Female representation in films at a five-year low: "But for a while, things were looking up. 'Bridesmaids,' a movie written by, for and about women, did well at the box office. 'The Hunger Games' had a female heroine. Disney’s 'Brave' won Oscars with a strong female protagonist. But don’t be fooled: women are still extremely underrepresented in Hollywood." Smithsonian
Actors' Equity honors actors Annaleigh Ashford, Michael Urie, Kristine Nielsen, and Lewis J. Stadlen: "Annaleigh Ashford and Michael Urie are the two recipients of the Derwent Award, given to the New York theater season's most promising female and male performers ... Kristine Nielsen and Lewis J. Stadlen are this year's recipients of the Actors' Equity Richard Seff Award, honoring a veteran female and male character actor for the best performance in a supporting role in a Broadway or off-Broadway production." Theater Mania
Chopard Jewellers designs the Cannes Film Festival's Pale d'Or for the 13th year in a row. Haute Living
While the Drama League does not distinguish between Broadway and off-Broadway when doling out honors, all five of its prizes went to Tony Awards contenders this year.
"Vanya and Sonia and Masha and Spike" won Best Play over, among others, its three Tony rivals: "The Assembled Parties," "Lucky Guy" and "The Testament of Mary." Also in contention were two other Broadway plays -- "I'll Eat You Last" and "The Nance" -- as well as off-Broadway productions "Old Hats" and "The Whale."
Last year, "Other Desert Cities" won here but was bested by "Clybourne Park" at the Tonys. Two years ago, "War Horse" took both prizes.
"Kinky Boots" was named Best Musical over Tonys rival "Matilda" as well as the Tony-snubbed "Motown" and four off-Broadway hits: "Dogfight," "Here Lies Love," "Murder Ballad" and "Natasha, Pierre and the Great Comet of 1812."
Last year, "Once" won here before pulling off an upset at the Tonys. Two years ago, "The Book of Mormon" claimed this prize before sweeping the Tonys.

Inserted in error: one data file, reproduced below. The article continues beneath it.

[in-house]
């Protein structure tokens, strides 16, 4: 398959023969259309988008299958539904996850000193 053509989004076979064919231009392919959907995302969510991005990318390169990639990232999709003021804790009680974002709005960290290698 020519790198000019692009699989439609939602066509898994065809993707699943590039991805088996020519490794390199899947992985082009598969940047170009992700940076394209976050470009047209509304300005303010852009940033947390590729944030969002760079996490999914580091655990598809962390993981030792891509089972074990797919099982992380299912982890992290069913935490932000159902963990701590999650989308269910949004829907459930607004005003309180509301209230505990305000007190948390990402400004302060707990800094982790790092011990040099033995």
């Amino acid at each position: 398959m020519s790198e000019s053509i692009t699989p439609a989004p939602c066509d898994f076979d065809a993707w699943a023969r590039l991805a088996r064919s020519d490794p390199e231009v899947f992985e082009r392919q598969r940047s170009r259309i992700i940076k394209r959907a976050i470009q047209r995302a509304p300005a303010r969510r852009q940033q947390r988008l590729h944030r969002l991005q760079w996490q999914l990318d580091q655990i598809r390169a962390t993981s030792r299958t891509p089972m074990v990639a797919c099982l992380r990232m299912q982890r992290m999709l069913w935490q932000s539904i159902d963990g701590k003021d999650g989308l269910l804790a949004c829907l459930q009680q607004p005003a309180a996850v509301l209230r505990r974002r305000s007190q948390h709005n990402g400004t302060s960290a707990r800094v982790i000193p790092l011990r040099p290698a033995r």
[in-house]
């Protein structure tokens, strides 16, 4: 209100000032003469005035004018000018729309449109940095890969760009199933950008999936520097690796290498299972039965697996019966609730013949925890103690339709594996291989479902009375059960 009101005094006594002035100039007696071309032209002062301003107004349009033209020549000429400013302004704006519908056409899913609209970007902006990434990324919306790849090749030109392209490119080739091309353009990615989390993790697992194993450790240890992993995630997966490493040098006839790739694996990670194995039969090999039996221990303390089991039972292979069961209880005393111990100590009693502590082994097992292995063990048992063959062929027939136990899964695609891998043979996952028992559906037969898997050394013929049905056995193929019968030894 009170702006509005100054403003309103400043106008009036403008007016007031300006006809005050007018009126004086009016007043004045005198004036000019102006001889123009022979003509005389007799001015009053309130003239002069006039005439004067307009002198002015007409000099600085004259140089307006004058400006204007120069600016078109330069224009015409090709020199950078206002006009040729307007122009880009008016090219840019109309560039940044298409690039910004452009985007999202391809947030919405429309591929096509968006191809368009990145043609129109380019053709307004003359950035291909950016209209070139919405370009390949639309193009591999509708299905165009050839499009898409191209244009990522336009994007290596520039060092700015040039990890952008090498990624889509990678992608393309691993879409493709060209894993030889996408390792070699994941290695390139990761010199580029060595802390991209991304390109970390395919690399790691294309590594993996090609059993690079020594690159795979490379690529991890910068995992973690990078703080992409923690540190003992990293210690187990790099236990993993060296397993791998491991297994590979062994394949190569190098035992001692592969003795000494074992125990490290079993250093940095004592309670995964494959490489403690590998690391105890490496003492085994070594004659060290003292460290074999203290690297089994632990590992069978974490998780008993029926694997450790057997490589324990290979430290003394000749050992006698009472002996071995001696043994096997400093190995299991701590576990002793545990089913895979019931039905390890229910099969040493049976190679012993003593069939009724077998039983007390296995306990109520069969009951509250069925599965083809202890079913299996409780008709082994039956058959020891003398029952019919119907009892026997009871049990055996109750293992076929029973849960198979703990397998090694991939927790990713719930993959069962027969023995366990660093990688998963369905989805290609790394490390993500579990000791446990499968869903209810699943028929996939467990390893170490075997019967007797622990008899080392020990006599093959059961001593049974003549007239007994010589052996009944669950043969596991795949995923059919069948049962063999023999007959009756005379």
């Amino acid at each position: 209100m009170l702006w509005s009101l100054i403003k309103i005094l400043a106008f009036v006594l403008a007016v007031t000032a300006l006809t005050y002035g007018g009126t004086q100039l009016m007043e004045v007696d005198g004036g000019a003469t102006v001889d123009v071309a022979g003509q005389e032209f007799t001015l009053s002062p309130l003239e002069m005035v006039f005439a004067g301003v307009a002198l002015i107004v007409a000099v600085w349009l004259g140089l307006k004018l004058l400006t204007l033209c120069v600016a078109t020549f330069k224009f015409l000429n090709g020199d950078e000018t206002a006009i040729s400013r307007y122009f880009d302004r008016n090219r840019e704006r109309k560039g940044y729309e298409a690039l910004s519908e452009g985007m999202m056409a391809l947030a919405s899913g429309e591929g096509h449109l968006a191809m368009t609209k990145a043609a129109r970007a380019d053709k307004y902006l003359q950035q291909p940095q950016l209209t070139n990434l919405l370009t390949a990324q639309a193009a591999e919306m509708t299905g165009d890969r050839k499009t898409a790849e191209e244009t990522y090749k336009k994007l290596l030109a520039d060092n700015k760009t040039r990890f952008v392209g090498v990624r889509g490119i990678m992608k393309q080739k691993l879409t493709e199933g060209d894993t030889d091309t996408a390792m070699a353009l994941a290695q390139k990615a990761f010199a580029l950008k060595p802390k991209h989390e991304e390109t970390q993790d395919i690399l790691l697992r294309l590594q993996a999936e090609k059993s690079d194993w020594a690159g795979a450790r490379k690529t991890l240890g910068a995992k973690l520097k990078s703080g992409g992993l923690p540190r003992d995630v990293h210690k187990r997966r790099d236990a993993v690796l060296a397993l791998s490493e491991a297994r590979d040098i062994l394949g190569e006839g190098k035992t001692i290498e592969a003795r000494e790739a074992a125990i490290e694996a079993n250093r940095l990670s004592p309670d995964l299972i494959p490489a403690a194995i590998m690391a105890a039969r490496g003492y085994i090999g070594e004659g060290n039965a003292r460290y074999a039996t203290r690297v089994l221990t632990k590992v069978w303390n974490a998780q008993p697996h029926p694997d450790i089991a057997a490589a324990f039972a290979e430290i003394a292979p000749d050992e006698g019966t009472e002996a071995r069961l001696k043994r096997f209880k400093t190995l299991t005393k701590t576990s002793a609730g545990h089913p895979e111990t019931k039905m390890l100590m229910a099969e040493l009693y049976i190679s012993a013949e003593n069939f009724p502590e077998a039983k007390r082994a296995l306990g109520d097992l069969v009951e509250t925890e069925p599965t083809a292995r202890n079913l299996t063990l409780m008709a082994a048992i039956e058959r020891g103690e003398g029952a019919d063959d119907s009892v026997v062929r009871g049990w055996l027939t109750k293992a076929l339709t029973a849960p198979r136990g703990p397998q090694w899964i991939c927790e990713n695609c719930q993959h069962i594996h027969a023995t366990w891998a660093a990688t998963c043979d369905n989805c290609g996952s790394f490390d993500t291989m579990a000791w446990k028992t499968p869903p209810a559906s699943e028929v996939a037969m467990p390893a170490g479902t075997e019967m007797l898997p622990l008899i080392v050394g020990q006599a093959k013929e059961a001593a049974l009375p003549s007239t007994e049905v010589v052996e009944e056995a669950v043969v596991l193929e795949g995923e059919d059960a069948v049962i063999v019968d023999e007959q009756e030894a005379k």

While the League gives prizes for best play and musical as well as revivals of each genre, it is unique among the theater kudos in that it hands out only one award for distinguished performance. And once won, the performer cannot contend again.
This year's winner was Nathan Lane for his performance in "The Nance." He beat 59 other performers ranging from B (Alec Baldwin, "Orphans") to W (Vanessa Williams, "The Trip to Bountiful") for a prize first given to Katharine Cornell in 1935.
The finale of "Scandal" was watched by over 9 million people on Thursday. That marks a huge jump from the start of the second season last fall when just 6 million were tuning in to watch this political drama on ABC. Indeed, the show now rivals lead-in "Grey's Anatomy" for the top slot among the coveted demo of viewers 18 to 49.
Credit this rise in ratings to a combo of compelling storytelling by "Grey's" creator Shonda Rhimes and heightened interest in star Kerry Washington. She saw her profile rise big-time with her turn in last winter's Oscar-winning "Django Unchained."
She plays political fixer Olivia Pope who is involved both professionally and personally with the president (Tony Goldwyn). The show has just that right blend of bedroom and boardroom scenes to generate a lot of water cooler talk.
Washington sits in seventh place among those vying for the six slots in the Best Drama Actress race. Only four African American women have even contended for this award and none has won.
Debbie Allen cracked this glass celling for her role on the syndicated musical drama “Fame” with a bid in 1982 and contended three more times. In 1986, Emmy darling Alfre Woodard was nominated for “St. Elsewhere”. Six years later, Regina Taylor received the first of two consecutive bids for her work on the family drama “I’ll Fly Away”. And in 1995, Cicely Tyson was cited for the short-lived legal drama “Sweet Justice”.
While Emmy voters may make history with Washington, they are less likely to nominate her show. As of today, "Scandal" is ranked 13th among likely contenders for Best Drama Series.
Do you think it can reap a bid? Vote in our poll below.
The Kennedy Centers Honors is expanding the selection process by welcoming suggestions from the public. Last year, various advocacy groups pointed out that only two Hispanics -- Placido Domingo (2000) and Chita Rivera (2002) -- numbered among the 185 people feted to date.